Notes: aldehydes, neroli, bergamot, jasmine, rose, ylang-ylang, carnation, lilac, vetiver, orris root, opoponax, sandalwood, incense, musk, ambrette, vanilla, and coumarin.
Chanel has now infamously discontinued the EDT concentrations of its Exclusifs collection in favor of EDP compositions. The driving factor seems to have been money, since the EDPs debuted with quite a price hike. There is also the fact that longevity and “performance” now seem to be vaunted above all else in fragrance reviews on social media. It’s what everyone wants to know. How does it perform? I personally don’t mind an EDT or even a good Eau de Cologne concentration (I clearly love Jo Malone). And I think 1932 is a stellar example of of a Jacques Polge EDT composition, so that’s what this post is all about.
Like a classic Chanel composition, 1932 opens with a familiar dose of aldehydes, bright neroli, and sparkling bergamot. Then Chanel florals start making their way in with a soft rose, jasmine, and ylang-ylang. I get a hint of carnation, but it’s mostly rose for me. I do not get a lilac here. The ylang-ylang is the stand-out note for me. It’s a such a creamy and rich ylang note without taking over the composition. It’s not too yellow or banana pudding, yet it gives you just enough of a yellow floral impression. The best part is that it blends seamlessly into the base notes of sandalwood and vanilla.
I love the base and the dry down of 1932. It’s my favorite aspect of this composition. I first received my samples in the spring. At that time, my skin really amplified the florals. When I wear 1932 now in September, the base notes come through more prominently. I typically don’t love musk, but it blends so well with the vanilla and coumarin here. The sandalwood is noticeable too but, again, it doesn’t dominate. The base really is seamless. It’s such a yummy and delicious blend, it could almost be edible. But 1932 is not a gourmand. It has that balance and refinement that marks it as a Chanel scent.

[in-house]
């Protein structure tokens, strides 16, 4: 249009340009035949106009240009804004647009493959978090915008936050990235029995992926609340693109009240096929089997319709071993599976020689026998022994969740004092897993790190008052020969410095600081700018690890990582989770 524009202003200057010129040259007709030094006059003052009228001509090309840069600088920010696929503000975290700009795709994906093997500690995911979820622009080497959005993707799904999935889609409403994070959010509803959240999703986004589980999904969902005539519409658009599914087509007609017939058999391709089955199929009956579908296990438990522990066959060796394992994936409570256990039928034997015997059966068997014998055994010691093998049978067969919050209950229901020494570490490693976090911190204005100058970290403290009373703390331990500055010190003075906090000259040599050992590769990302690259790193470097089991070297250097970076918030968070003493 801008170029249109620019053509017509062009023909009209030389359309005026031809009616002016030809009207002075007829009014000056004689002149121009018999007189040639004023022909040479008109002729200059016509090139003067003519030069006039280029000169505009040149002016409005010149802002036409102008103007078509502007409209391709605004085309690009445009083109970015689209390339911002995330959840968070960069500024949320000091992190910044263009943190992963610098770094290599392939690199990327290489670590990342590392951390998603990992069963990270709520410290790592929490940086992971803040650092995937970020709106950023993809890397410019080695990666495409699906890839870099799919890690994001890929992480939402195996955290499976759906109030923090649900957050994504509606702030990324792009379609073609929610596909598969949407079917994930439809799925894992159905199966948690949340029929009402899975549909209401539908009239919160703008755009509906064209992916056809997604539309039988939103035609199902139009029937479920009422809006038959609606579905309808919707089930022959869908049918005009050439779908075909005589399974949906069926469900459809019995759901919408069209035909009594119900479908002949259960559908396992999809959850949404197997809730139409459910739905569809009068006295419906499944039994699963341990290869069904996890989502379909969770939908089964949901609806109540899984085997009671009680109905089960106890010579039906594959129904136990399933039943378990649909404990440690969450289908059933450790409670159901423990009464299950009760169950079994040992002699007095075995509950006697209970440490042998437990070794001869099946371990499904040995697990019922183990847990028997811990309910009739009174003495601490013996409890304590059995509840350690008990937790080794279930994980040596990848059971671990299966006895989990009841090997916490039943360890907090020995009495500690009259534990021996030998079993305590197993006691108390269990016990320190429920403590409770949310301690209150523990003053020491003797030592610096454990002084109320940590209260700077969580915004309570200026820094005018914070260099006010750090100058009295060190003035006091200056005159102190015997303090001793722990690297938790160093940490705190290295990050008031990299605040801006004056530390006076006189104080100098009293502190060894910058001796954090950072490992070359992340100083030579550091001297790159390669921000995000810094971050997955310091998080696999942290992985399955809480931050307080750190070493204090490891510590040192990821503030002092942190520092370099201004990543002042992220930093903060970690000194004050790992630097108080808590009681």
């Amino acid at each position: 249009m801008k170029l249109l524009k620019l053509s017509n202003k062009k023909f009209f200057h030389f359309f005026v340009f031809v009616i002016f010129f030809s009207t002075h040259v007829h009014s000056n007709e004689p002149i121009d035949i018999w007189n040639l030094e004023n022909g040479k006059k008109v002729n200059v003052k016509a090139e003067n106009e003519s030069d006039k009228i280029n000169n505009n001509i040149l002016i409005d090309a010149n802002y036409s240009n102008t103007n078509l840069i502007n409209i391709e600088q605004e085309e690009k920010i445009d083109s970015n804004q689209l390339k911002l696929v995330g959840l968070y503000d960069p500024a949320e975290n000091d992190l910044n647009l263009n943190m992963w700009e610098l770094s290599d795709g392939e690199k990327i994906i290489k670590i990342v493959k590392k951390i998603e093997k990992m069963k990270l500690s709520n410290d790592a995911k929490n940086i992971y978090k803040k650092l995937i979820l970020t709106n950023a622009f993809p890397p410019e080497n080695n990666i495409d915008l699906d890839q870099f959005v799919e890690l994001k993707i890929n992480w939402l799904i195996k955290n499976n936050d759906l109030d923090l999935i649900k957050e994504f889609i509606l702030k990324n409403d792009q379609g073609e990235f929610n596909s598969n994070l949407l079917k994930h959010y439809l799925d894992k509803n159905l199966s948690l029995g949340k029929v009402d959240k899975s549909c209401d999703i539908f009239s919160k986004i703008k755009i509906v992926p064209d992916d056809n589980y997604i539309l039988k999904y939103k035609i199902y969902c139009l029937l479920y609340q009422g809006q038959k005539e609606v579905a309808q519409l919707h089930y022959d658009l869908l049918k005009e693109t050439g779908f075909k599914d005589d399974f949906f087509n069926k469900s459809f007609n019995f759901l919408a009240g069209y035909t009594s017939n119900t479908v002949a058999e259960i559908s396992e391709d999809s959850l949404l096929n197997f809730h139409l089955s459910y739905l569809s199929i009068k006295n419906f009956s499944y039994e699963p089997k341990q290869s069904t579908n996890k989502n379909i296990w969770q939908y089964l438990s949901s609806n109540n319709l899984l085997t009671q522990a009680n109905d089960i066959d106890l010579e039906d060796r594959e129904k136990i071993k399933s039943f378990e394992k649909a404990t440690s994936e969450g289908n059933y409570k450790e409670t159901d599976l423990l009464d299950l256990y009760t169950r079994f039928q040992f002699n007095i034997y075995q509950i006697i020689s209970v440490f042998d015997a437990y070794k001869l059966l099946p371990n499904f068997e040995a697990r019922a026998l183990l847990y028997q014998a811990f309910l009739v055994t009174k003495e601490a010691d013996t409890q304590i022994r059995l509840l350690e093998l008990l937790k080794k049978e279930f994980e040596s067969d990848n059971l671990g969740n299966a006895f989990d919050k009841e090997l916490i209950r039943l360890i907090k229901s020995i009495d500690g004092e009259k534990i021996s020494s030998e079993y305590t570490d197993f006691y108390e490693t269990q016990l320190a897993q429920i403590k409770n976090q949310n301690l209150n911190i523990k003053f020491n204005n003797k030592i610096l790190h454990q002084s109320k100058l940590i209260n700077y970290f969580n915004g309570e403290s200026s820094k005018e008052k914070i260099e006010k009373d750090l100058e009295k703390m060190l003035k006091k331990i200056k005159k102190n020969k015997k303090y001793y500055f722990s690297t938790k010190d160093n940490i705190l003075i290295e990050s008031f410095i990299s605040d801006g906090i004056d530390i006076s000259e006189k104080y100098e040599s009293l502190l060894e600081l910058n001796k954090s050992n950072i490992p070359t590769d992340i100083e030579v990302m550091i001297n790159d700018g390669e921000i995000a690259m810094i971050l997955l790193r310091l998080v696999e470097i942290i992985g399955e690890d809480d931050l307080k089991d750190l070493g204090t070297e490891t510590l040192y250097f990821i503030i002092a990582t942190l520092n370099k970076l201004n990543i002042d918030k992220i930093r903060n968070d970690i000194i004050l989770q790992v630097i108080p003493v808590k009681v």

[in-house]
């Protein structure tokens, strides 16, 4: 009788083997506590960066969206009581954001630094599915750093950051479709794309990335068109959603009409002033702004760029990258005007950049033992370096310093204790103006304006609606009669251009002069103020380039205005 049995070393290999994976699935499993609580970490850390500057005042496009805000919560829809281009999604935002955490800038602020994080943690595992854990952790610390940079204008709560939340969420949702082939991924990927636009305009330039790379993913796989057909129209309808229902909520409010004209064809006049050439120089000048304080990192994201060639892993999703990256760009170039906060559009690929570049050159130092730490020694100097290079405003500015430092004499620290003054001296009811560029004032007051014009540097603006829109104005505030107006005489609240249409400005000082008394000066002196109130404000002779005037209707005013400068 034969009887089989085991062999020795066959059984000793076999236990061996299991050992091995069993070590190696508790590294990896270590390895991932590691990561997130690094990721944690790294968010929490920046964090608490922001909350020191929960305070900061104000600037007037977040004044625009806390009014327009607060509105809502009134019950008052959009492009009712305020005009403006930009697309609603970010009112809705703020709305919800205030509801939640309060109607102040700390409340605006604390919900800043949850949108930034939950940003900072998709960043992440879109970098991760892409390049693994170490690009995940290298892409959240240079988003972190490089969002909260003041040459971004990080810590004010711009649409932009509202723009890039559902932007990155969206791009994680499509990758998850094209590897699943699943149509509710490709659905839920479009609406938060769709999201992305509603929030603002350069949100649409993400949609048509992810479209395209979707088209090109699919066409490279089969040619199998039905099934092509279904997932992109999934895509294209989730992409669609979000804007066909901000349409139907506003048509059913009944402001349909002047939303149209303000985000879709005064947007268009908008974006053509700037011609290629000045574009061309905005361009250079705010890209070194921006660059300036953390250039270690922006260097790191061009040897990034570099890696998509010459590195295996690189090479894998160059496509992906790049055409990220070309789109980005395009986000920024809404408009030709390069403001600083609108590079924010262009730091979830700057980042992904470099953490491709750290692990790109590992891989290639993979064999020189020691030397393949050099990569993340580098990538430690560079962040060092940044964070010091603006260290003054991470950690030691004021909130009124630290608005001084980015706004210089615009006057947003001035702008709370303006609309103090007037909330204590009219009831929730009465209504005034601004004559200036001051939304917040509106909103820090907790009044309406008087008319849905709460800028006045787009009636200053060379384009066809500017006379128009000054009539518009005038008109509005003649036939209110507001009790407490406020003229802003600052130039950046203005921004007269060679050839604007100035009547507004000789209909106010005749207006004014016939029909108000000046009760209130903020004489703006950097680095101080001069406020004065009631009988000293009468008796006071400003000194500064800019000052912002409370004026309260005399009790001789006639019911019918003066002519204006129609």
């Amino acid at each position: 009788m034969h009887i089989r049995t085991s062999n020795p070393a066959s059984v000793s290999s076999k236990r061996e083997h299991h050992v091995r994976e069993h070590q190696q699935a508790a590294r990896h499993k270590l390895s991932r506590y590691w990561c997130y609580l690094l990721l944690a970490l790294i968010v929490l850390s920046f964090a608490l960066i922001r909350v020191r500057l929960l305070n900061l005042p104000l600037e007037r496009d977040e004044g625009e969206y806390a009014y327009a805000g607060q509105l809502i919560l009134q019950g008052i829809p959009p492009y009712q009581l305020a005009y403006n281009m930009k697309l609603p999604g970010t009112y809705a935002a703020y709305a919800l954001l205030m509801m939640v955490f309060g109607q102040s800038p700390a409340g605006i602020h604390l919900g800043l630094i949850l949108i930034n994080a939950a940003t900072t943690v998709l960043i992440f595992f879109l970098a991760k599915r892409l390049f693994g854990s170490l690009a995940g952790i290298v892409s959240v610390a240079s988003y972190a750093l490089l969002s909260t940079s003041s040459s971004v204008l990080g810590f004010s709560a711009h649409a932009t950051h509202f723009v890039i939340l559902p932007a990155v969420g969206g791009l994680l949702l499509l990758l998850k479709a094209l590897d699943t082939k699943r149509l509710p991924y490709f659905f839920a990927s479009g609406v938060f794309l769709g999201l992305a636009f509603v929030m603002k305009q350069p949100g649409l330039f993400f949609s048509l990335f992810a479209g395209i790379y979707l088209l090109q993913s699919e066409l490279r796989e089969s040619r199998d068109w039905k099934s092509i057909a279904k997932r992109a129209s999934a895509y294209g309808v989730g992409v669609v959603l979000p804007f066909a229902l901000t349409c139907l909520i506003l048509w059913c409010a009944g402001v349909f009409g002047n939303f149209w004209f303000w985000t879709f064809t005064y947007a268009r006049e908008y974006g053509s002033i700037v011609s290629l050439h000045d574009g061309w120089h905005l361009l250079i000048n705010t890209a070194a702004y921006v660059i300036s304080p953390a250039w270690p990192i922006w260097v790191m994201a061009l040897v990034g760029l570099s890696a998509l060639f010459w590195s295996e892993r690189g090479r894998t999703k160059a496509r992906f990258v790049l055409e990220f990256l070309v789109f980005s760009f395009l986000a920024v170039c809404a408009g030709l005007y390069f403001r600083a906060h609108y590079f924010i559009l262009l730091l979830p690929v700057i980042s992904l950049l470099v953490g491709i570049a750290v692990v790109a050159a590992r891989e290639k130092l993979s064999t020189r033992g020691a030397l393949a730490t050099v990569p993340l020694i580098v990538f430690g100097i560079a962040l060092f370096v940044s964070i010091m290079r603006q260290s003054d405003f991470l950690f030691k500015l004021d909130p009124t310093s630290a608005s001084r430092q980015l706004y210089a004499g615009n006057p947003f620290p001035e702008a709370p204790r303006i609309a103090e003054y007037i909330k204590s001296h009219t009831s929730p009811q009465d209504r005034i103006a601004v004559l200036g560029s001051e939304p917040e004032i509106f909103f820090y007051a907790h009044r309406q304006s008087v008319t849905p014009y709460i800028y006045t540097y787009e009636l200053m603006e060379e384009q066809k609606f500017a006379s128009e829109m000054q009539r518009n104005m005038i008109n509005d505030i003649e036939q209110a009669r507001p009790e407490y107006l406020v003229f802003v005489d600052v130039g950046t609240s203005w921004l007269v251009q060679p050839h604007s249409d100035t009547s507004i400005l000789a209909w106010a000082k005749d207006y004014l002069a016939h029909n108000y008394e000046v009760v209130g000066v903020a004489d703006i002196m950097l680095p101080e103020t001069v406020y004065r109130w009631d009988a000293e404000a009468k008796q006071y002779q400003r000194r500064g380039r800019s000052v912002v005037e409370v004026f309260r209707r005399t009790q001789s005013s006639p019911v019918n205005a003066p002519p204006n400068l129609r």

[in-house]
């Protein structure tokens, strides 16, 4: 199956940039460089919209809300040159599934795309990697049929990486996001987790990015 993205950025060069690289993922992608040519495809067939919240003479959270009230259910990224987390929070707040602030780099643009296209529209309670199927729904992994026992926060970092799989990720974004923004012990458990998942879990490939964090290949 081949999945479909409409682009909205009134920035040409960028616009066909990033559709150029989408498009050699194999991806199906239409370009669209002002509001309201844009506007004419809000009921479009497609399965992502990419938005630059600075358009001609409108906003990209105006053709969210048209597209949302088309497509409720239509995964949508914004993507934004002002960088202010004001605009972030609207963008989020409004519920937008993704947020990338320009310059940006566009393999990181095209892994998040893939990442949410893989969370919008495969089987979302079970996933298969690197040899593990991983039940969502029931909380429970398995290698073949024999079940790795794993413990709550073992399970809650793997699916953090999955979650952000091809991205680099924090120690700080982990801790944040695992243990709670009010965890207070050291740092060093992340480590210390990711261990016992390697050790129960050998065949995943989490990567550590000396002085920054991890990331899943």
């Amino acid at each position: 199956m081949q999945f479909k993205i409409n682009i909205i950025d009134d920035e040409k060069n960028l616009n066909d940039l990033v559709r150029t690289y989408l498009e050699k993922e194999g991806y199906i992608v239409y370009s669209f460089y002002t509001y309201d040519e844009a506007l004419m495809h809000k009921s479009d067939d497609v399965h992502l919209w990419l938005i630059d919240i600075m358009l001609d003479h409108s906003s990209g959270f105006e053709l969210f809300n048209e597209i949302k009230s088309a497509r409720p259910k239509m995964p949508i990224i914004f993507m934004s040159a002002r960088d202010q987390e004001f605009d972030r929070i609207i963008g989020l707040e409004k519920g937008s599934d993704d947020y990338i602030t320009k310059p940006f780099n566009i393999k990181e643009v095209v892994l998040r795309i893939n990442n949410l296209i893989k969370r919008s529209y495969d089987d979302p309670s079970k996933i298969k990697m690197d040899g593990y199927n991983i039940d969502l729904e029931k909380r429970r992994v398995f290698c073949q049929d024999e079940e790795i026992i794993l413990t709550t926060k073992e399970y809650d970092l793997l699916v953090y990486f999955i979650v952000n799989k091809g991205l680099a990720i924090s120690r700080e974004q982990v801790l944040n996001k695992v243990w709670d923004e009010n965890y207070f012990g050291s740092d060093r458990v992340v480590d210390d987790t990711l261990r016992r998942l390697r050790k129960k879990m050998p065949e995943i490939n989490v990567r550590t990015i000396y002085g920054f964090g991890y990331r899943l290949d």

I find it interesting to look back on Jacques Polge’s compositions, particularly now that his Exclusifs have all been reformulated. His 1932 EDT smells like such a classic, that I could envision it being part of the main Chanel fragrance line. I could see it fitting in somewhere between the Coco EDT and Allure. And I don’t mean that as a knock against 1932. I think it demonstrates the cohesion of Jacques Polge’s work for Chanel. Olivier Polge still seems to be searching for that cohesive and classic Chanel composition. His work has been hit or miss so far. I think if Gabrielle had a deeper base similar to 1932, it would be a surefire hit, but that wasn’t the brief for Gabrielle.
By the way, I’ve heard rumblings that No. 19 and Cristalle Eau Verte are headed for a more limited distribution. They will be available from Chanel boutiques and and the Chanel website, but may no longer be available from larger department stores and counters.
I purchased samples of 1932 and 28 La Pausa from ebay. The Exclusif EDTs are definitely still circulating out there on ebay, but the full bottles go for a hefty price.
The info on notes is via fragrantica.
The photo was taken by me. The background image is from the Chanel S/S 2019 magazine.
Nothing in this post was gifted to me.